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04-15-06, 08:31 AM #1
Immigrant brothers at home in Marines
Immigrant brothers at home in Marines
By PABLO CARLOS MORA
THE PUEBLO CHIEFTAIN
With the ink on their citizenship papers barely dry, two brothers from La Junta joined the Marine Corps to give something back to the country they say has been so good to them.
Marine Lance Cpl. Christopher “Chico” Vigil, 20, and his brother, Cpl. Manuel Vigil, 22, say they are happy to be serving together at the Marine Corps Air Station at Beaufort, S.C.
“Beaufort reminds us of our hometown, small and quiet,” Manuel Vigil said. “It’s got that La Junta hometown feeling. There’s a Super Wal-Mart an hour away in Savannah (Ga.).”
Christopher Vigil says both enjoy their jobs at the Marine base.
“I love it. I am a travel clerk; I take care of all the Marines who come from all over and arrange their trips. Say a Marine stationed in San Francisco is coming to Beaufort, I take care of all his expenses and itinerary," he said.
“Manuel takes care of pay for deployed Marines who are going to Iraq or other locations. When a Marine goes on deployment, he makes sure all his entitlements are correct and his record book (service history) is good.”
Military service also reminds Manuel Vigil of being back in Colorado.
“It’s almost like being at home. Instead of my mom telling me what to do, the staff sergeant tells you what’s up,” he said.
The Vigils also agree that without their mother’s hard work, they never would have become citizens or eligible to enlist.
Roseanna Vigil’s pride in her boys is apparent even over a long distance telephone line.
“I am so proud of my boys. After they became citizens, they had the choice of college or the military. They chose to serve their country,” she said.
Roseanna Vigil said her sons were born in Mexico City. “Their father was a Mexican citizen, but I am an American citizen born in Denver.
“In 1987, when the boys were very young, I returned to the United States. I met my husband, Keith Vigil, and after we married in 1988, he adopted the boys,” she said.
“We had been trying to get the boys legalized since we were married, but were constantly frustrated,” Roseanna Vigil said. “We had all the legal paperwork done, but kept getting turned down by the INS (U.S. Immigration and Naturalization Service, now the Bureau of Immigration and Citizenship). For some reasons, papers got lost or deadlines were not met.”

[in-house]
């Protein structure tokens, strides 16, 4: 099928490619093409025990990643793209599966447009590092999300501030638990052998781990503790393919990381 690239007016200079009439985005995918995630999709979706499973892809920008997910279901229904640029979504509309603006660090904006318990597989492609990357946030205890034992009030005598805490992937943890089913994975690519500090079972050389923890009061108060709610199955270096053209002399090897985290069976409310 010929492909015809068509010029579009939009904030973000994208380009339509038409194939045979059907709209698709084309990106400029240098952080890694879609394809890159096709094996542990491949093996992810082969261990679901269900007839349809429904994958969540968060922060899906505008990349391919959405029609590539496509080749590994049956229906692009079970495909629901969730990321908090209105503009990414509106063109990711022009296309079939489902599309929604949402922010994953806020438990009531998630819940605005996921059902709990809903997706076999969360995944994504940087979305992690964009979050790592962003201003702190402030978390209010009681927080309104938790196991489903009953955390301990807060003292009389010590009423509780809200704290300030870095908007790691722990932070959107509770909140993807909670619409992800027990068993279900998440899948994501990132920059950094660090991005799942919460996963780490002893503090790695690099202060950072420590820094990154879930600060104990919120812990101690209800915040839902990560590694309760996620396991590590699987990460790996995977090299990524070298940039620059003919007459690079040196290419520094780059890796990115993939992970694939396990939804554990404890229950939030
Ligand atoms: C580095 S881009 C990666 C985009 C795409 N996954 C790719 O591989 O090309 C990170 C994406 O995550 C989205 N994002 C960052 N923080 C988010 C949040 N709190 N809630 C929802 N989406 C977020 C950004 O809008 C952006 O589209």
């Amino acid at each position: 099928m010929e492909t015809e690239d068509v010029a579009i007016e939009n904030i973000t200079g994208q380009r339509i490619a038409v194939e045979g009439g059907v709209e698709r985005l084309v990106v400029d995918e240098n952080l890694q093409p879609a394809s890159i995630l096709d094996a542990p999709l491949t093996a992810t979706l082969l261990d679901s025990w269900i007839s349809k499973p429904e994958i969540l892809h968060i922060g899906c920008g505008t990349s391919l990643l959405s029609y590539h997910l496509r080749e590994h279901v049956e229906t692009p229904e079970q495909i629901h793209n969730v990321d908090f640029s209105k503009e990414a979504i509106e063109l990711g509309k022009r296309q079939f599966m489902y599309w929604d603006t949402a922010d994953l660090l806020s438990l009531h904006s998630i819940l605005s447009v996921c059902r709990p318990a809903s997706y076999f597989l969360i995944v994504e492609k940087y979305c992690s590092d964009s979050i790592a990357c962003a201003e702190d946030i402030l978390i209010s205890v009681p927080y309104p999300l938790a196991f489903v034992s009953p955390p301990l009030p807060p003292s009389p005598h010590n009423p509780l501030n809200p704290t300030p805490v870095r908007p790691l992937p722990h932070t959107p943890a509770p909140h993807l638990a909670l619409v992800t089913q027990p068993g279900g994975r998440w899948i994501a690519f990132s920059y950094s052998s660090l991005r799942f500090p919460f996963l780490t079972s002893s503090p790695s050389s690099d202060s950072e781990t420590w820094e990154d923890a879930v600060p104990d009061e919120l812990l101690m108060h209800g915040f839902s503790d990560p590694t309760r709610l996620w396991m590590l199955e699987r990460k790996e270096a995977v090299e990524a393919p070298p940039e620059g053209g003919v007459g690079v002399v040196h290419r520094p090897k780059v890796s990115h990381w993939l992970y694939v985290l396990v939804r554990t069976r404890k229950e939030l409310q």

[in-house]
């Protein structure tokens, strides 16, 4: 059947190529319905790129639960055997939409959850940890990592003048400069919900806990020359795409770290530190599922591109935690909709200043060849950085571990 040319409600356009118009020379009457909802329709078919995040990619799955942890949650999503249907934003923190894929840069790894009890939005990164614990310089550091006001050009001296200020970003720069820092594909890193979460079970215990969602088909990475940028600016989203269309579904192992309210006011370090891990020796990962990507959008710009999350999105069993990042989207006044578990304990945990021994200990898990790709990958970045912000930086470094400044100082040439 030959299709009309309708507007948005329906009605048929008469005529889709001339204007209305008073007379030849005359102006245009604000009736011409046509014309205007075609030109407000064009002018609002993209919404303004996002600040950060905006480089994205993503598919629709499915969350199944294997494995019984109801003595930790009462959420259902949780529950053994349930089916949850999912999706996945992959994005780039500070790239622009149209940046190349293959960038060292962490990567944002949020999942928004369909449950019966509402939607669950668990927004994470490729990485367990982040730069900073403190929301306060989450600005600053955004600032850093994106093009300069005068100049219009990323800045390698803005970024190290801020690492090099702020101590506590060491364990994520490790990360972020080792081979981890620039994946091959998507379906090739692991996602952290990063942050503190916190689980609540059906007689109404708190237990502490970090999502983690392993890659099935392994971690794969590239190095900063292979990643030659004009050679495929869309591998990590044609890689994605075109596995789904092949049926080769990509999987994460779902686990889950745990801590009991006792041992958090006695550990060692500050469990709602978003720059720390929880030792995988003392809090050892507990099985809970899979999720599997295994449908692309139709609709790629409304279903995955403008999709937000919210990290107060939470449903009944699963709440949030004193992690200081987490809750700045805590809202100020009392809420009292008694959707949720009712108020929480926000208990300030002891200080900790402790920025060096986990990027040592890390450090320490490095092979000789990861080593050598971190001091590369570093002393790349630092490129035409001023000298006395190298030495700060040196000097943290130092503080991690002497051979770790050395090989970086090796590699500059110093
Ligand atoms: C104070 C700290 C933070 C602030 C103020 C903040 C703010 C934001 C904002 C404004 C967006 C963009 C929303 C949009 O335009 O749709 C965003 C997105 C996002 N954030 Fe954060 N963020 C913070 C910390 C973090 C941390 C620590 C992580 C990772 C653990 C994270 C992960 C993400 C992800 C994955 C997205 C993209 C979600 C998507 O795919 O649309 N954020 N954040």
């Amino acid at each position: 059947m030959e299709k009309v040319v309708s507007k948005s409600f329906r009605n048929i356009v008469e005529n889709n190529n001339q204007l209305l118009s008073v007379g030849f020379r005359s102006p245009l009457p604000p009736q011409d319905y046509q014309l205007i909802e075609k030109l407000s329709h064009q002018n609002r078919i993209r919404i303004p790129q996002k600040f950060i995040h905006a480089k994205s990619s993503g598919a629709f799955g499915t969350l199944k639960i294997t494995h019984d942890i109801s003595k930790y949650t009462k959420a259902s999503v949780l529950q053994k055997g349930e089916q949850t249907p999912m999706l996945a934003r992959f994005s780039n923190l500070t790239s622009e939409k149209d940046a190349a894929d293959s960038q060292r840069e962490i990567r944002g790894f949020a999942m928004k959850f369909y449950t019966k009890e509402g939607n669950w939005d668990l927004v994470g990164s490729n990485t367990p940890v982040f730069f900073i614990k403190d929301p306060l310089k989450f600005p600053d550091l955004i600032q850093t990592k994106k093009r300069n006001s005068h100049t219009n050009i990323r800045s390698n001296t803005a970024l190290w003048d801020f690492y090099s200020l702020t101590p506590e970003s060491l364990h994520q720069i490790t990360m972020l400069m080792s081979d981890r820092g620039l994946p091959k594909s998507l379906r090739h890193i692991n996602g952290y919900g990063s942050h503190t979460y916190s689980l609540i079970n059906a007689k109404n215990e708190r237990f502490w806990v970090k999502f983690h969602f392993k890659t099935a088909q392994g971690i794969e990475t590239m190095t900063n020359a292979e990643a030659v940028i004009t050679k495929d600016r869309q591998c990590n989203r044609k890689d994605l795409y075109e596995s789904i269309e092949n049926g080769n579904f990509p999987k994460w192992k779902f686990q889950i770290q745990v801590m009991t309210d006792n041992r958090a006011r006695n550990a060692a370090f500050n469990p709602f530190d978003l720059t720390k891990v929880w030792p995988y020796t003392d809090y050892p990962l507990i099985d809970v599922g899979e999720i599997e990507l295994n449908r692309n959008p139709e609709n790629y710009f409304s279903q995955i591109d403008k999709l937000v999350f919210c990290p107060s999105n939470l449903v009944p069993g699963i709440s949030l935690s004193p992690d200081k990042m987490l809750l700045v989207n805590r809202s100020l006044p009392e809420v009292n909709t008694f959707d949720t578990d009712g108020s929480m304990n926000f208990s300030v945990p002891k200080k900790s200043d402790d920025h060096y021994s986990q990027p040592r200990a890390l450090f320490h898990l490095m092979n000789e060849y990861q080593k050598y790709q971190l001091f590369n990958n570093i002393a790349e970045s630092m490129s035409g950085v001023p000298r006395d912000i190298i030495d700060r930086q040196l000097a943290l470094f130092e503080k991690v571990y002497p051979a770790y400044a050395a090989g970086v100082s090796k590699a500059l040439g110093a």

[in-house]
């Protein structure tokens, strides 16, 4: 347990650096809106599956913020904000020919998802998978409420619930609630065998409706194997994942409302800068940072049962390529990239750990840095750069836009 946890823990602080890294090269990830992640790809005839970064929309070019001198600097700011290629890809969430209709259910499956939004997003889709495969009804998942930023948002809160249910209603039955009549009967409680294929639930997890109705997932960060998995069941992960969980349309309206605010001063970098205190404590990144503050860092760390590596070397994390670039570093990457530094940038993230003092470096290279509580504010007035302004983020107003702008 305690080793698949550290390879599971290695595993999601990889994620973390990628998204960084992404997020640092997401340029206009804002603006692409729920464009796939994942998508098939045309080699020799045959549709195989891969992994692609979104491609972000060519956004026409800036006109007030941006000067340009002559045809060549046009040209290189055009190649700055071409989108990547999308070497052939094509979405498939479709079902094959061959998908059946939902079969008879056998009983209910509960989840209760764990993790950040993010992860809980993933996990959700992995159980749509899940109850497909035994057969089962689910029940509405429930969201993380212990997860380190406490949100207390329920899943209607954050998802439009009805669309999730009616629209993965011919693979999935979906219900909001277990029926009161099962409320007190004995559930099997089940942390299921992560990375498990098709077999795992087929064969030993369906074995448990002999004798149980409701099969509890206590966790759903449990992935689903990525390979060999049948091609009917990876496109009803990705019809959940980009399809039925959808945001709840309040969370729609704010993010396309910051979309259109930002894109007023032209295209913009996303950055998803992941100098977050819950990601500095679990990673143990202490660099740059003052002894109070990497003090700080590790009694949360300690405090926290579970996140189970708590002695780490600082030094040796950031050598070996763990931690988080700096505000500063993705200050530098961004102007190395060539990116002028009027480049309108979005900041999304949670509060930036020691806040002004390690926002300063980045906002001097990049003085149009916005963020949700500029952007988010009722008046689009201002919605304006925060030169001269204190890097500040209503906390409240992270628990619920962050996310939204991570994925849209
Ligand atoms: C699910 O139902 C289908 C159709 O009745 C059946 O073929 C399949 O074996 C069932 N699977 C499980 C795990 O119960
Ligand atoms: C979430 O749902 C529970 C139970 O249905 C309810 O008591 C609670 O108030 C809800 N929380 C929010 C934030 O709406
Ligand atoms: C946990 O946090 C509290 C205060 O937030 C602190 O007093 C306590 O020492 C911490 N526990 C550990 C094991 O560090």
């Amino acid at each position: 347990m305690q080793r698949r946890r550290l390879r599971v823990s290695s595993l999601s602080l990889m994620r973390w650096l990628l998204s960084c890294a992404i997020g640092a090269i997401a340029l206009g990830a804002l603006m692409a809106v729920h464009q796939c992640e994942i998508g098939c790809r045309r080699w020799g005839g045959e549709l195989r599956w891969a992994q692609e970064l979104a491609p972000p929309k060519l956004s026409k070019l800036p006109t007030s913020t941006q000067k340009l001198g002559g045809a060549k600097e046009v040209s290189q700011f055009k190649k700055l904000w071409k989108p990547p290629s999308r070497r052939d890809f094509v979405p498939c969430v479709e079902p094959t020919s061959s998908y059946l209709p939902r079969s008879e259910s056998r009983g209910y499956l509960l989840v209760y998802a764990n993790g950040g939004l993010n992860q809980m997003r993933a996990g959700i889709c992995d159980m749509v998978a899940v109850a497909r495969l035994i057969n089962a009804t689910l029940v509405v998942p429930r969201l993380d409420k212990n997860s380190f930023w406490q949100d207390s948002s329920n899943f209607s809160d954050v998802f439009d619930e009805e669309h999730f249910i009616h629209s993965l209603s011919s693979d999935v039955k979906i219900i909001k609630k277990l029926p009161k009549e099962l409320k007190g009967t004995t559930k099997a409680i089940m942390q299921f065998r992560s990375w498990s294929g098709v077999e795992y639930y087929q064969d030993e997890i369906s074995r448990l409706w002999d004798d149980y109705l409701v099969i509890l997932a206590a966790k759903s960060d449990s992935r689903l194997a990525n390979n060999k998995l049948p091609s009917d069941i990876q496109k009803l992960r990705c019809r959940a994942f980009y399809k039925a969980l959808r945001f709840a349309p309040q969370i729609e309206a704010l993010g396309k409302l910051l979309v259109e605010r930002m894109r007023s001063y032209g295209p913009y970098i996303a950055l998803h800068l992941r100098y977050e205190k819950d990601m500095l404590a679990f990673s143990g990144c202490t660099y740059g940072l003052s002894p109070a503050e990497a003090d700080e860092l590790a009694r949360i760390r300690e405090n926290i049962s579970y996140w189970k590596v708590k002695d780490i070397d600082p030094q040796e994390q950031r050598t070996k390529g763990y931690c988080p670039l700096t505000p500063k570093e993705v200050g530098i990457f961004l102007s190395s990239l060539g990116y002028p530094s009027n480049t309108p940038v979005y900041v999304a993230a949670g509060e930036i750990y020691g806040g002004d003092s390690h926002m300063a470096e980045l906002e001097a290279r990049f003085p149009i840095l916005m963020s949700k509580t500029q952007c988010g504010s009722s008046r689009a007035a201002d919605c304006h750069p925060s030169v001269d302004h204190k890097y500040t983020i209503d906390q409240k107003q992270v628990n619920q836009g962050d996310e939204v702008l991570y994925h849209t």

Manuel Vigil said their uncertain citizenship status led to some curious situations.
“They couldn’t send us back to Mexico because we didn’t exist. There was no record of us being born in Mexico or of being in United States,” he said. “When we went to all these immigration hearings and whatnot, we were the only ones who spoke fluent English."
“I don’t know any damn Spanish,” Manuel Vigil said. “My friends said, ‘You were born in Mexico and you don’t speak any Spanish?’ I told them, ‘I am a new and improved Mexican.’’ ”
As the years went by, the boys compiled impressive records as students and athletes, both excelling in wrestling. It was at La Junta High School that Christopher Vigil was approached by Marine Gunnery Sgt. Gray Glenn, who was working out of the Corps’ Pueblo recruiting office.
“I told my brother, ‘Whatever, I’m not going into the service,’ ” Manuel Vigil said. “He (Glenn) left us alone when he found out we didn’t have Social Security numbers.”
Just about then, Roseanna Vigil sent yet another form to the federal immigration service, registering the letter and obtaining a receipt.
“They told us they never received the form,” she said. “I called Doris Morgan and told her about the mess and how frustrated my husband and I were.”
Morgan, regional director for U.S. Sen. Wayne Allard, R-Colo., said that the Vigil family’s experience is not uncommon.
“There’s just so much paperwork that flows back and forth between constituents and the INS,” Morgan said. “It took a little subtle reminder from our office that those folks had sent in the paperwork. Then they were able to find it.”
In April 2004, both boys were declared naturalized citizens.
“They had a decision to make,” Roseanna Vigil said. “I told them they could either go to college or sign up for the military. They chose to join the Marines.”
Christopher Vigil, who lives on base with his wife, Brittany, said he is thinking of going career with the Marines when the four-year stints he and Manuel signed up for end in 2008.
“We can go to college right here on base and the Marines guaranteed us $50,000 each for college, which we haven’t even tapped yet,” he said.
Manuel Vigil said he hasn’t made up his mind about what he is going to do but that he misses his family, his brother, Phillip, 15, and sisters, Lanae, 12, and Tyanna, 10.
“When my mom calls and tells me about my brother and sisters going to wrestling matches and growing up, yeah, I miss them,” he said.
Neither brother is overly concerned about the possibility they could be sent to serve in the Iraq war.
“The unit we are attached to is not deployable, though we could be transferred to another unit and then deployed to Iraq,” Christopher Vigil said. “It’s no big deal if we are deployed.”
The young men brought an important part of their heritage with them to South Carolina.
“Mom made sure we learned how to cook when we were younger,” Christopher Vigil said. “We make Mexican food all the time - I get my corn tortillas at Wal-Mart.”
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